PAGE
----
Chicago accused of blowing millions on poorly renovated homes for seniors
Low-income seniors who rely on homes provided by the Chicago Housing Authority (CHA) have been the victims of poorly managed renovation projects, according to a recent investigation by the Better Government Association (BGA).
The CHA has spent $132 million to rehab apartment buildings for seniors since 2015, but more than $33 million of that figure has been cost overruns by the construction companies doing the rehabs, the BGA said.
Asked about the cost overruns, CHA spokesperson Molly Sullivan said the agency has had procurement issues but is now under new leadership, according to the report. She also noted that many of the buildings the authority works on have unforeseen problems. The latest rehab project the CHA approved is for a building in East Garfield Park, and even assuming that project avoids the overruns that have plagued previous projects, it will cost almost $300,000 per unit – far above the value of single-family homes in the area, according to the BGA.
The building that might best reveal the underlying problem is Caroline Hedger Apartments in Rogers Park. The project accounts for nearly half of the cost overruns approved by the CHA board since 2015, at a whopping $14.4 million.
Caroline Hedger residents have used pickets and lawsuits to protest the work that hey say does not reflect the swelling costs of renovations. Stephanie Hayes, a 66-year-old resident, told the BGA that a closet door fell on her granddaughter in one of the rehabbed units. Over the course of the 2016 winter, many residents went without heat while the system was replaced. Peggy Spencer, a 70-year-old resident, and her husband, Izzy, wore their coats inside and had to bundle up under multiple blankets at night. Seventy-four-year-old Cesar Vera fell in the shower – twice – after moving into a rehabbed unit that did not have ADA grab bars in the bathroom. Other residents noted that they sometimes had to wait up to an hour for an elevator to exit the 28-story building.
According to the BGA, these problems were addressed slowly and after significant complaints from residents. The Sargent Shriver National Center on Poverty Law stepped in to get grab bars installed in the renovated units, which according to the CHA were removed because they were not required by the U.S. Department of Housing and Urban Development (HUD). Replacing the bars led to a $2 million contract modification, which the CHA board approved in April.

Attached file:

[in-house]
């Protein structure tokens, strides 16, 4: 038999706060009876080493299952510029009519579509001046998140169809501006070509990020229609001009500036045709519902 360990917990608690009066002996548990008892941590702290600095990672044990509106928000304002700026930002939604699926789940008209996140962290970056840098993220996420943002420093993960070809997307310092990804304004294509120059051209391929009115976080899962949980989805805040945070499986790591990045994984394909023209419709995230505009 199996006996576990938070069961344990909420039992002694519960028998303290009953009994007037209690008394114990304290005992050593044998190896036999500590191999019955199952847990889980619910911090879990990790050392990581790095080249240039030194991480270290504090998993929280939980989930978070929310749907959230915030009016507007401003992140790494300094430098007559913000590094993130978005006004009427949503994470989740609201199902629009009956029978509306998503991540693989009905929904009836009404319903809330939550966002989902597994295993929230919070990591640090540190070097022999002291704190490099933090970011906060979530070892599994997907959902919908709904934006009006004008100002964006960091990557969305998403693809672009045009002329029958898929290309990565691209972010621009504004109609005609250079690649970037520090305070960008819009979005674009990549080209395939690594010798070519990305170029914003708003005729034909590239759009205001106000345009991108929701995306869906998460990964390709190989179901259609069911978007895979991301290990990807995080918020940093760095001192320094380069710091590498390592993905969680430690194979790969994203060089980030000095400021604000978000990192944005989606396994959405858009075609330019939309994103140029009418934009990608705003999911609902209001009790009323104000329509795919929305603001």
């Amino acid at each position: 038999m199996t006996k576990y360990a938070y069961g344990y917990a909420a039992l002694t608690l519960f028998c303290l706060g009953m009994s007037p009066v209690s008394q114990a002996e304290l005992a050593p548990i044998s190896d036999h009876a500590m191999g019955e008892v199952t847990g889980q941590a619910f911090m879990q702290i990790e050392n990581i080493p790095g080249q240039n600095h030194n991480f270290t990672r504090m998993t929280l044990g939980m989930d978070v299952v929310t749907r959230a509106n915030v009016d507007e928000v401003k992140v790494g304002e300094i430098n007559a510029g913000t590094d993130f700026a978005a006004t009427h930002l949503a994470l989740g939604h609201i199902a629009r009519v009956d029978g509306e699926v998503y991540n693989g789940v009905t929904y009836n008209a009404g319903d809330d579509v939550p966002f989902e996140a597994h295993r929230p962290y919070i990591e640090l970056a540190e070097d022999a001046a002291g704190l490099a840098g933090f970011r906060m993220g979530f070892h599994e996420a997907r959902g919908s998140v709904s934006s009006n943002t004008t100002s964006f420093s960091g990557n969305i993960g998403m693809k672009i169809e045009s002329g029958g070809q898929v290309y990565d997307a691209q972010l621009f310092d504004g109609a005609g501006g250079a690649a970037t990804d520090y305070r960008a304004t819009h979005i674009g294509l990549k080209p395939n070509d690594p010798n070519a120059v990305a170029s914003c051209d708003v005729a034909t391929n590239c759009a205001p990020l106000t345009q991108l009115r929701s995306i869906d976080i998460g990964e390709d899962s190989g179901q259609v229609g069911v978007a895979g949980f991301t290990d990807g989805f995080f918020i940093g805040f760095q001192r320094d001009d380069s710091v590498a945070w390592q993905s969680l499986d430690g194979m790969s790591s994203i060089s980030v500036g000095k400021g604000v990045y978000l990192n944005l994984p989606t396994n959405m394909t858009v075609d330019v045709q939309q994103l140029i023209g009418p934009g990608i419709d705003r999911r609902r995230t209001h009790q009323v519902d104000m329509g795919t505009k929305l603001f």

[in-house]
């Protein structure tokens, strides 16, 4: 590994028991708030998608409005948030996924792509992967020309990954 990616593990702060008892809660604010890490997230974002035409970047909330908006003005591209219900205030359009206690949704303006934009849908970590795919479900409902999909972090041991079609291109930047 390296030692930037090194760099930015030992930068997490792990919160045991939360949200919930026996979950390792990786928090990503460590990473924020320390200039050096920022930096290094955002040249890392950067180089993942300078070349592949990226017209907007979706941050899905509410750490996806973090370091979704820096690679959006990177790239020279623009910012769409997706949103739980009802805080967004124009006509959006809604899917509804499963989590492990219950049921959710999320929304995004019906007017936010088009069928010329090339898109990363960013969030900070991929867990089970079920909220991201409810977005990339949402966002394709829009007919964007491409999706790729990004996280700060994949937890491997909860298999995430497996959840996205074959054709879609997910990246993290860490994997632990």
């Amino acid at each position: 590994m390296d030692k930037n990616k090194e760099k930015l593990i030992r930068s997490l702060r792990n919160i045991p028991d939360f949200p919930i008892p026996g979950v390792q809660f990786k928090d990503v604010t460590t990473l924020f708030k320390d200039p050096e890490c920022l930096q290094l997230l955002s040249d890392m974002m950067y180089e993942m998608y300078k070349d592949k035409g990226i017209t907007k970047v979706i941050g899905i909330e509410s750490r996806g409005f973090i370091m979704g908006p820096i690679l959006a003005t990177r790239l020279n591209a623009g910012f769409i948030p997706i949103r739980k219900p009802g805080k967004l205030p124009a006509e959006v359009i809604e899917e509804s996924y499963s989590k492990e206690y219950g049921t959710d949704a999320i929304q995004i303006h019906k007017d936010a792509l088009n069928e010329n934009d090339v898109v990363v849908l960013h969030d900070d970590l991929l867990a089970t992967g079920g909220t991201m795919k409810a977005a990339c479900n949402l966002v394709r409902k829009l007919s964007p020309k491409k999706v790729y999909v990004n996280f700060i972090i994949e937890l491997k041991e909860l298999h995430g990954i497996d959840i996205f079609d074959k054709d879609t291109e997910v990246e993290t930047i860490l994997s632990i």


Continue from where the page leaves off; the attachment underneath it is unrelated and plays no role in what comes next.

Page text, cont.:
At the board meeting at which the CHA approved the East Garfield Park Project, CHA Commissioner Mark Cozzi, who voted against the measure, expressed concern that the authority was awarding projects to contractors that were intentionally under-bidding with plans to add modifications and up the final cost.
The CHA spokesperson noted that the authority follows federal guidelines in rewarding its contracts, but the BGA found that many of the companies that win rehab projects have histories of cost overruns, including Madison Construction, the contractor behind the Caroline Hedger project.
Originally proposed to bring the building into compliance with requirements related to sprinkler systems, voice communication systems and fire-rated doorways, the project swelled to include other renovations that mirrored a project done on the same building in 2007. Windows, doors, stoves, bathroom fixtures and kitchen cabinets that had been installed 10 years before were torn out and replaced.
Once the project started, the CHA board approved multiple contract modifications, including the $2 modification to replace grab bars and a $3.8 million modification for overtime pay and additional workers.
Hayes, one of the building's residents, told the BGA that she cannot believe the authority spend $45 million on the rehab project. Vera, who fell in his shower, said that he was left with constant pain in his neck and back.
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